Speaking to a Treasury Select Committee on Monday, Barclays CEO – Bob Diamond remarked “The big banks need to stop apologising for mistakes which led to the global financial crisis.” I’m sure the two thousand or so workers from Manchester City Council who have today learned that they are to lose their jobs, totally agree. “They’ve said sorry, so why should we be bitter?” That makes it alright, an apology. Not! Perhaps Mr Diamond might treat them all to a small drink up with his reputed £8M bonus that he is set to receive this year.
In a way, the people I don’t feel need to apologise for the banks behaviour are the thousands of bank workers in branches, customer support centres and campuses across the UK. They are having to be the front end to the bitterness that many will foster for a long time, particularly those affected by job losses. It’s the City boys where the blame firmly lies, many of them still sitting on the millions they made selling toxic debt to each other in the merry go round of hysteria. Anyway, not planing to rant, wanted to quickly talk about the idea of the “jobless economy.”
With the public sector reducing headcount, clearly the private sector needs to grow to boost the economy. Many businesses, having laid people off or re-organised, may well be reluctant to take new headcount on in the short term, opting to do more with less, in case there are any more – ahem – surprises. 2011 will be the year, where nervousness will exist in all areas of the economy. Macro level forecasts take time to kick in. So, whilst the public sector and related private sector companies with high public sector dependency make short term cuts, the private sector will be looking for new business, whether that be export or home market.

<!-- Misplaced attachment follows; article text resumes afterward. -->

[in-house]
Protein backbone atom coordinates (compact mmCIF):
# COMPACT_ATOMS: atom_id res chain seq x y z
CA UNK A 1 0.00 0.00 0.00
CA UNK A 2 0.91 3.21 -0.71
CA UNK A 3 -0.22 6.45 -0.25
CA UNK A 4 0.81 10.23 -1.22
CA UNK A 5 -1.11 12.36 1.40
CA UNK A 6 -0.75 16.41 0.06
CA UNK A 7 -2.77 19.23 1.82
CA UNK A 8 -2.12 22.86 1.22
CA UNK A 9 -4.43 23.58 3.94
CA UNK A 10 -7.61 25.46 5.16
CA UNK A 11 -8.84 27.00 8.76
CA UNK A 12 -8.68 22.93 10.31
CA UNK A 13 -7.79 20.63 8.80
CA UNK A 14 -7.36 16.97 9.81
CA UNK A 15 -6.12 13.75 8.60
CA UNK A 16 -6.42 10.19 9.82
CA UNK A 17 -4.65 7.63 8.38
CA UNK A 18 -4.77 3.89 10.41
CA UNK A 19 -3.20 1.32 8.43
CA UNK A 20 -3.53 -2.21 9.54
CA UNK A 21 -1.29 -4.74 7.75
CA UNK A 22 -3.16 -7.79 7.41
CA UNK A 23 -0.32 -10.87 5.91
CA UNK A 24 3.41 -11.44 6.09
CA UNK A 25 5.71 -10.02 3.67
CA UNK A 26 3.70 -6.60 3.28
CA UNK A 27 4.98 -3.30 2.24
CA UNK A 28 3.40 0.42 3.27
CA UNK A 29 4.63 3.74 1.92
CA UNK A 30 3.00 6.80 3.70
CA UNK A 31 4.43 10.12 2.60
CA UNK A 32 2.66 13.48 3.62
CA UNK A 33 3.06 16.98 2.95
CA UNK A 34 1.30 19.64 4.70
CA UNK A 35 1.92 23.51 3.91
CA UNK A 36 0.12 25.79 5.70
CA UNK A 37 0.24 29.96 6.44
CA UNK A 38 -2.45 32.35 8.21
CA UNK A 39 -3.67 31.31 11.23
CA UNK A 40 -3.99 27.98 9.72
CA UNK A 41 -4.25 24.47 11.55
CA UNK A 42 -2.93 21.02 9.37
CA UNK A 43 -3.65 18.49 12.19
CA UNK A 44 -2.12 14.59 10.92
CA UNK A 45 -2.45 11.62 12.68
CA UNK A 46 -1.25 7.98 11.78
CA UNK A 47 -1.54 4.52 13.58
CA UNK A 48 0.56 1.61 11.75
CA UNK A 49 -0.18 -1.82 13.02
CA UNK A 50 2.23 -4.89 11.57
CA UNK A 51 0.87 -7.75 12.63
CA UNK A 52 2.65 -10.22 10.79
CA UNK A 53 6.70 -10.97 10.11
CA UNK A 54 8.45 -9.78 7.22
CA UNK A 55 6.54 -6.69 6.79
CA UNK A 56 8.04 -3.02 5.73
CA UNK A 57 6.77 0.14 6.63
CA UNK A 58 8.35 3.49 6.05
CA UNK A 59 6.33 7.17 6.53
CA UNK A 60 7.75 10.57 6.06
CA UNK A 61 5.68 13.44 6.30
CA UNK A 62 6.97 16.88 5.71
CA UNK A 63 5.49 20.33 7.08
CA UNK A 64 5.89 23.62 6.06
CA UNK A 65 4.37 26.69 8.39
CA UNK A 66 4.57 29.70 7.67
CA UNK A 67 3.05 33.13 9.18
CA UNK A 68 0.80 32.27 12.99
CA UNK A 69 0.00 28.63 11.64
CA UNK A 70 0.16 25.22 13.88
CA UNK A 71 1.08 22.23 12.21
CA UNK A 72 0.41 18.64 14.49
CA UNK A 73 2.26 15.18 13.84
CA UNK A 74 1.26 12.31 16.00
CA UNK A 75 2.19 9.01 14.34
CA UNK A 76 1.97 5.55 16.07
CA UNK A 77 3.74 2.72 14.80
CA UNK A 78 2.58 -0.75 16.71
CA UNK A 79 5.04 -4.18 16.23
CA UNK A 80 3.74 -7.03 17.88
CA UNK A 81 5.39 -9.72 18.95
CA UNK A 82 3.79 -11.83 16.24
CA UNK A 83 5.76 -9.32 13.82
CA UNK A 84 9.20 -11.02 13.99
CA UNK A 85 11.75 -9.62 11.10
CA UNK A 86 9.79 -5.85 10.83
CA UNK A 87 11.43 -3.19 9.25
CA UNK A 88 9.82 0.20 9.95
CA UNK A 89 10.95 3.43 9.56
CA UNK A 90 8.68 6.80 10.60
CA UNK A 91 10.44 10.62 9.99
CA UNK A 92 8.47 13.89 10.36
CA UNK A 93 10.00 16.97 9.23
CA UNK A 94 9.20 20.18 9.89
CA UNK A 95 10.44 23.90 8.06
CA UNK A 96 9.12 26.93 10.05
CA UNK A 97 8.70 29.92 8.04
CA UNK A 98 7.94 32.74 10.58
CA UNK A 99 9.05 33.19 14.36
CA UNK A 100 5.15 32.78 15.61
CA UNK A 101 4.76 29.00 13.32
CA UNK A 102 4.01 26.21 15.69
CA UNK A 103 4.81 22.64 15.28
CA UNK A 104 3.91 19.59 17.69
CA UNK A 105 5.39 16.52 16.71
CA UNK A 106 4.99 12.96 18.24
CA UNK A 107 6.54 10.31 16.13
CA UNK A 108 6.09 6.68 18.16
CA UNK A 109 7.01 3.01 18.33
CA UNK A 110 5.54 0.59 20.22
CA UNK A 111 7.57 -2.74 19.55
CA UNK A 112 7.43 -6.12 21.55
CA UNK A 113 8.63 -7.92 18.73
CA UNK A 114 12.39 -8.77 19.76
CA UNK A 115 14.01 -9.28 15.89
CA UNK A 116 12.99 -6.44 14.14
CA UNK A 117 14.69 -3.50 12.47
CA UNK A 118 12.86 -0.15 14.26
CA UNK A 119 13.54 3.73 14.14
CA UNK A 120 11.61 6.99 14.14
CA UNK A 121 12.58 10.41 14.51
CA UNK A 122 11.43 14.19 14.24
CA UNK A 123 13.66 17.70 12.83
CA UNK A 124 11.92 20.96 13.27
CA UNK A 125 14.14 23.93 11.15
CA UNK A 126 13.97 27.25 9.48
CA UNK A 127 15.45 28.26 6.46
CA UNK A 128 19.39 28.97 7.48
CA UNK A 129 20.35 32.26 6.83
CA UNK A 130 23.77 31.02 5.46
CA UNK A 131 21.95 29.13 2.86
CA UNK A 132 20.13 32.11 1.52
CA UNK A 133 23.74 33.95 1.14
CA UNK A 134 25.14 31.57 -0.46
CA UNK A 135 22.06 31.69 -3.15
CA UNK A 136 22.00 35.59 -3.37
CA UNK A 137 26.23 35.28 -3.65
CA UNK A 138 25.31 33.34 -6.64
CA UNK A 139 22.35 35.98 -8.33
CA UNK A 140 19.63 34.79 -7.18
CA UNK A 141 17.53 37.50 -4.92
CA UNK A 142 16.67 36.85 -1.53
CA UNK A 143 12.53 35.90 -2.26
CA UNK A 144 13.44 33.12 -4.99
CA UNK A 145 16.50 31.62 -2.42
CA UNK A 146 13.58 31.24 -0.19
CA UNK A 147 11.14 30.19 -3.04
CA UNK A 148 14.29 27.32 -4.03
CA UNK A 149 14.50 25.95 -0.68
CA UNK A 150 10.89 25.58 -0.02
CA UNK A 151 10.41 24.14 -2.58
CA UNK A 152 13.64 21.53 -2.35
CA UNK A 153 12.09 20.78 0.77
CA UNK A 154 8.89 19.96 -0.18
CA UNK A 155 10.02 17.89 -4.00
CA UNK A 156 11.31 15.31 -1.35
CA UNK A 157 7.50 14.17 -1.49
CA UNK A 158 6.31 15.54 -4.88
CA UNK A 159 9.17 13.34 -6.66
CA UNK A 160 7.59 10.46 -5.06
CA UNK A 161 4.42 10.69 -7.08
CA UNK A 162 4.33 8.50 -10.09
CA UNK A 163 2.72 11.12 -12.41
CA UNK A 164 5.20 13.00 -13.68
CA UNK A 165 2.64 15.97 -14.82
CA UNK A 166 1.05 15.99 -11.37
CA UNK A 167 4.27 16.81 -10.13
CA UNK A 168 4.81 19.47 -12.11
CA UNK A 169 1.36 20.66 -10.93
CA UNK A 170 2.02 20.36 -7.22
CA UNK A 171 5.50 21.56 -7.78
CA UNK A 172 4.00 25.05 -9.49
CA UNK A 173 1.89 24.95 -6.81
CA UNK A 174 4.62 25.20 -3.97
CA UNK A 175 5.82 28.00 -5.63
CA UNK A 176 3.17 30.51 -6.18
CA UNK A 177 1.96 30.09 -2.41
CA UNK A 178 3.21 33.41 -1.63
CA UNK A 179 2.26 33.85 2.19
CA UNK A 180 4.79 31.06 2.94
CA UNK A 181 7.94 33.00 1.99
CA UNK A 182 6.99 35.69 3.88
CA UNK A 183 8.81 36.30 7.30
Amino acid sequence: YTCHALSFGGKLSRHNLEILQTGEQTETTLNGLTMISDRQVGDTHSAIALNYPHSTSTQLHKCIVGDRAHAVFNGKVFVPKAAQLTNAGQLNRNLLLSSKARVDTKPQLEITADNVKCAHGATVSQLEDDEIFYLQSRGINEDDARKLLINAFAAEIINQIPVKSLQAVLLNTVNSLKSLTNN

This transformation of growing new business in new markets won’t happen overnight. New strategies need to be implemented, sales cycles need to be gone through, prosepcting, meetings, proposals, further meetings etc. So, 2011 may well be a time where business does more with less. Sweating assets (human and other) will be where it’s at, so whilst the economy may grow slowly, the number of jobs may not follow in the usual cycle. Hence, we may well remember 2011 as the year of the jobless economy. Let’s hope not.